Do you ever wonder how professional singers perform so naturally while you run out of breath while singing? You may have been told that it is because you are not breathing correctly. If you were part of your school choir or a singing class your teacher might encourage you to sing not from your throat but from your diaphragm. He or she might also tell you to breathe in deeply and use more air to support your voice. And while breathing correctly while singing is a vital skill to learn, simply relying on breathing techniques does not always solve this problem. In fact, sometimes just using more air can worsen things. As everything in life is dependent on cause and effect, a deeper exploration into what could be causing you to lose your breath while singing is necessary.
One of the reasons for running out of breath could be that the person has a lack of vocal fold closure and the resulting resistance. So it is not always about how much air you took in but about how efficiently you used it. There are times when singers use a husky or breathy effect to add emotion and style to their singing. This is fine as long as it is a matter of choice. But if the breathiness in your voice cannot be controlled and characterises your singing, it becomes an issue of technique. Â
Experts who have taught for years, often point out that it is the lack of chest voice that is responsible for singers losing their breath. The chest voice is the quality of sound of your natural speaking voice. If you place your hand on your heart and say AH you will feel a vibration on your chest. This more spoken voice is your chest voice. Owing to cultural and physiological influences, a few female singers sing more quietly in a lower range in a softer breathier tone. Singing without using the chest voice results in a weaker sound because of the vocal fold not being engaged. Additionally, when your vocal folds are not resisting air optimally you have to push out the extra air to produce greater sound. Thus a singer lacking chest voice will usually run out of breath.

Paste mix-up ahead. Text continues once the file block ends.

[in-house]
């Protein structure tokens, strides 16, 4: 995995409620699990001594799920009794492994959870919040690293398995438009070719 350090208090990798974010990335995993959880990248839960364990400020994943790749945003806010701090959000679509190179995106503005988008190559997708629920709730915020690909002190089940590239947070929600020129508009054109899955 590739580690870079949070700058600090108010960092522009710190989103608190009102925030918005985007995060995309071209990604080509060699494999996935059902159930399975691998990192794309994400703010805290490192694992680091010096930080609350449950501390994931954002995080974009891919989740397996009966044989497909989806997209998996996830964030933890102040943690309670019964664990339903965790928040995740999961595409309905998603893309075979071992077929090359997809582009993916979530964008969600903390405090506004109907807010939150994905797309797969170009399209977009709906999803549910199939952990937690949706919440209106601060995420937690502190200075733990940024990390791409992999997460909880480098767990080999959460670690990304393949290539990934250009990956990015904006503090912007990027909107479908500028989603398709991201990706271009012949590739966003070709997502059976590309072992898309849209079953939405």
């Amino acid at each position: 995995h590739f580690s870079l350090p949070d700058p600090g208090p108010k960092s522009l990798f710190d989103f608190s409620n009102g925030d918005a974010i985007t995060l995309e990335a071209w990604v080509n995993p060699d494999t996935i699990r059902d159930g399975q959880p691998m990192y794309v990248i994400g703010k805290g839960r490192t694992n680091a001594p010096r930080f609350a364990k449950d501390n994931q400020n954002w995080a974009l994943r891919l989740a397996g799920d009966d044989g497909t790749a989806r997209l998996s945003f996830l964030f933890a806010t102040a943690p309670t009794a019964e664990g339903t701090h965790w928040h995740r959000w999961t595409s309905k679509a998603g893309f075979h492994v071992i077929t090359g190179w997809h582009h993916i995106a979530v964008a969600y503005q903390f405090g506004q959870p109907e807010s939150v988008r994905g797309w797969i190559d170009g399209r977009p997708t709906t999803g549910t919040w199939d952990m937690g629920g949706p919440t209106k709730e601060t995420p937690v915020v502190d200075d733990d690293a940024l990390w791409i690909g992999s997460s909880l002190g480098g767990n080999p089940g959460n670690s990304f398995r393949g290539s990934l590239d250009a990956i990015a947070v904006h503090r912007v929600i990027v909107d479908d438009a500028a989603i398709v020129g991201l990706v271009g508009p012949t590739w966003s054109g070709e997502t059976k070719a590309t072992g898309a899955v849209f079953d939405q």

So how do you know why you are running out of breath when you sing? How can you tell whether it is due to shallow breathing or a breathy quality of tone or because you have a light chest voice? Deciphering this on your own can be quite a tricky exercise as you are so used to the sound of your voice. A trained and experienced singing teacher will be able to help you understand exactly why you are running out of breath while singing. This is because they are trained to listen to voices and can accurately pinpoint not just the areas where improvement is needed but also the causes of the problem and strategies to remedy it.
The first step your trainer will take to help you sing without running out of breath is to make sure that you are inhaling enough air with a low breath that is satisfying. If you are inhaling in a manner where you have filled your upper lungs by raising your shoulders and chest you might not be taking in enough air for what you are going to sing. Another scenario is that most of the air you have inhaled will be quickly exhaled as your rib cage collapses as you start your singing.
In a situation, where you have taken in enough air despite which your singing sounds breathy and the air quickly leaks out, a particular exercise can help you overcome this breathiness. This exercise involves humming with a sound that sounds like a creaky door. Another method to treat breathiness is to apply the â€˜Cryâ€™ voice quality. This translates into singing with a cry or a sob as this produces a tone that is less breathy and much clearer. This Cry technique enables you as a singer to use the inner muscles on the inside of your vocal folds. It causes them to vibrate with increased tension and prevents you from releasing any extra air which you cannot afford to lose.Â